In order to ensure the long-term survival of the lion (Panthera leo), the Namibian Lion Trust has developed three interdependent programmes to support the recovery, survival, and range-wide expansion of this Big Cat species, namely For Lions – For Life – For Our Future.

Our Work...

For Lions

For Life

For Our Future

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Sponsor the salary of a Lion Guard, in that way you are helping us to: educate, guide and assist new Lion Guards, Protect the lion population, Protect the local community and their livestock.
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The magnificent Lion, the ‘King of the Beasts’, is under threat. A century ago, an estimated 200.000 wild lions roamed the African continent. Nowadays, only ca 20.000 free-roaming lions can be found and their historic range has been reduced by 95 percent and their habitat continues to be under attack. The lion is at the top of the food chain and does not have a natural enemy, however their survival is still at stake.

Our Projects:

Protect Our Pride

Lion Guards

Lion Research

Farming communities often live in extreme poverty and they struggle to survive in these harsh conditions. For survival, they depend mainly on their livestock; when carnivores attack their domestic animals, their main source of income is lost. The farmers feel threatened by these predators and often regard the large carnivore species as ‘problem’ animals. The fear and negative stereotyping of lions makes living alongside them a major challenge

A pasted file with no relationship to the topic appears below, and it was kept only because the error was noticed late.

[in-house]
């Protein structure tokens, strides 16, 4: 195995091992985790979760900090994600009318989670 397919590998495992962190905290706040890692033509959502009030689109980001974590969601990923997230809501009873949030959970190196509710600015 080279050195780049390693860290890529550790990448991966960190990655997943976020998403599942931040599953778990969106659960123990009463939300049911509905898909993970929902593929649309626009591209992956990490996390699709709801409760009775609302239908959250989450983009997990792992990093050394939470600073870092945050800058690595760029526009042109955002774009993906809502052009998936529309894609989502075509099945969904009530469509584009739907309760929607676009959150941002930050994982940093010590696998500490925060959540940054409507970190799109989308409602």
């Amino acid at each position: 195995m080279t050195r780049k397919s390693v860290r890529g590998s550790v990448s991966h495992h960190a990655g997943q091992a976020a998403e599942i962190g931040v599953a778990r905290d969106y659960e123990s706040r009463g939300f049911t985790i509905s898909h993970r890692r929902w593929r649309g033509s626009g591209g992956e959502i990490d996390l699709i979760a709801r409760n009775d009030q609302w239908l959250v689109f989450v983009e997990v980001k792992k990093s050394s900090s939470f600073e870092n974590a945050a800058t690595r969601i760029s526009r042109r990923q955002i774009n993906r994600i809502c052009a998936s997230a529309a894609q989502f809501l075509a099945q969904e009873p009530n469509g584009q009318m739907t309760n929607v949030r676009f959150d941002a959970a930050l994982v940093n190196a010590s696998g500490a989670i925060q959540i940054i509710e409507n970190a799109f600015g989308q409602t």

Our Projects:

Livestock Protection Program

Early Warning & Rapid Response Program

Fence Program

The Namibian Lion Trust works on both sides of the Farmer-Lion conflict: on the one side, we try to protect the lion from being trapped & killed by angry farmers; on the other, we encourage farming communities to protect their cattle from the hungry lions. Thanks to the efforts of our Lion Guards, the efforts by the communities and the new adapted farm management techniques, the situation is improving and the amount number of losses of both livestock and lion are reducing dropping. In order to make this change last and be sustainable, we need to add one more component to the equation, namely the children.

Our Projects:

Conservation Education

Photographic Tourism